Thursday, December 21, 2006

Face-Lift 249

Guess the Plot

The Ituri Project

1. Tammy Ituri is nice, but she's the ugliest girl in school, which makes her perfect for Tina Winston's term project in fashion merchandising class. But as the makeover progresses, Tina realizes nothing is working. Should she admit defeat and accept a "C" in the class, or will blue hair dye, false eyelashes, and a sequined tube-top save the day?

2. Jim Knife wants to retire with a bang: introducing the miracle vaccine developed by his company. But as employees of the company begin mysteriously disappearing, it's up to a lowly college intern to discover the truth about . . . The Ituri Project.

3. Picking on the junior-most capable CPA, Jason Barlow's accounting firm sends him to Africa to sort out the financial mess at an uplift project he considers a worthless waste of money. That is, until he's been there a few weeks and gotten to know the Ituri. But now the backing company agrees with his earlier assessment and wants to pull the plug.

4. Psychic Rod Mayhem can read the future, a talent that puts him at the top of the heap of international arms dealers. But peace breaks out in war-torn Ituri. Is this his chance to reconcile with his ex-lover Glenda Goode, head of the Ituri food bank?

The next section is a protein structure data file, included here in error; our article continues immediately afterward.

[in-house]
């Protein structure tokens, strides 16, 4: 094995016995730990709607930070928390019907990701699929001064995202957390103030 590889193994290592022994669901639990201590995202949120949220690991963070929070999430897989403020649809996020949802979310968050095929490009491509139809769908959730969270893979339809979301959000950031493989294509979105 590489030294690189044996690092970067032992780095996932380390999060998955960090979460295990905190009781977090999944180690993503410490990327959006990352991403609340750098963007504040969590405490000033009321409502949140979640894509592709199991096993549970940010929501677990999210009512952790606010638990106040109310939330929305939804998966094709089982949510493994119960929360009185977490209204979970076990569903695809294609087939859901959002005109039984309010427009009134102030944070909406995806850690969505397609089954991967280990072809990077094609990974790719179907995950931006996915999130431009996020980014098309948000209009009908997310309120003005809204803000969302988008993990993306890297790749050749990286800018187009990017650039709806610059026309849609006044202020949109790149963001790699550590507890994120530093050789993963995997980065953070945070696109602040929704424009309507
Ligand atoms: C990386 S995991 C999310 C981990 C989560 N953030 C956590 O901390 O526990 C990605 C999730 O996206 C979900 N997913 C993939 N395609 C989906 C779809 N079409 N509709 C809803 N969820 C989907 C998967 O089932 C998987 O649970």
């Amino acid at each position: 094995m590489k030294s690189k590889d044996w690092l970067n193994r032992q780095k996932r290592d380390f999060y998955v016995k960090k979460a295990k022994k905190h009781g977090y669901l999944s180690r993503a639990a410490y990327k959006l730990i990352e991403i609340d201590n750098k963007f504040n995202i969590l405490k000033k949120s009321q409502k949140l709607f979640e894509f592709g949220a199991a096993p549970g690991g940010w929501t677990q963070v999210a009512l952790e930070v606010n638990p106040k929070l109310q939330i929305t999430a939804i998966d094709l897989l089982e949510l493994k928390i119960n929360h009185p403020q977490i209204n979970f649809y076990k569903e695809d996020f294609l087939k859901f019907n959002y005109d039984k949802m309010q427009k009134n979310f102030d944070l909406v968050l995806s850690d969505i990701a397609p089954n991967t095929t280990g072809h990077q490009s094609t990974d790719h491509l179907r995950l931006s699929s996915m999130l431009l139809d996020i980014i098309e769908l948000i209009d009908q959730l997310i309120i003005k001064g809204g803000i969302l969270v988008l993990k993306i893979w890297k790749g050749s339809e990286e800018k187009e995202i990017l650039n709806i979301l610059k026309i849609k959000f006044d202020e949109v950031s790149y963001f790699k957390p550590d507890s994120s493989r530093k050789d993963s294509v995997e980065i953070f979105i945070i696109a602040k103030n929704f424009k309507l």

5. Scientists Jack and Imelda Ituri drill through the Antarctic ice cap -- straight into a pocket of Mesozoic soil. Ancient spores sprout in the lab, producing gigantic parasititic brain-sucking amoebas. They'll quickly destroy humanity if 14 year old Jamelda Ituri can't kill her parisitized Zombie-ized parents before they escape to Australia.

6. Ugandan land owner Hema Lendu and Democratic Republic of the Congo strongman Ernest Wamba vie for the Rainforest Cafe Franchise. But Ituri pygmies have other ideas as they successfully mount their own media blitz and land a spot on American Idol.

Original Version

Dear Agent:

What if the world’s most powerful company held the secret to its most powerful cure?
[Three possibilities.
1. The company guides the cure through the painstakingly slow patent and FDA approval processes. Hundreds of thousands die.
2. Insider trading by the company's employees alerts the world that something's up, and manufacturers of less-effective cures sabotage the project. Millions die.
3. The CEO realizes that the product will eliminate all disease, putting them out of business, and thus terminates all research and production. Billions die.]

That question lies at the heart of my novel, THE ITURI PROJECT, a thriller about an intern who stumbles upon a dark secret at America’s largest company. [Exxon-Mobil has the secret to the world's most powerful cure?]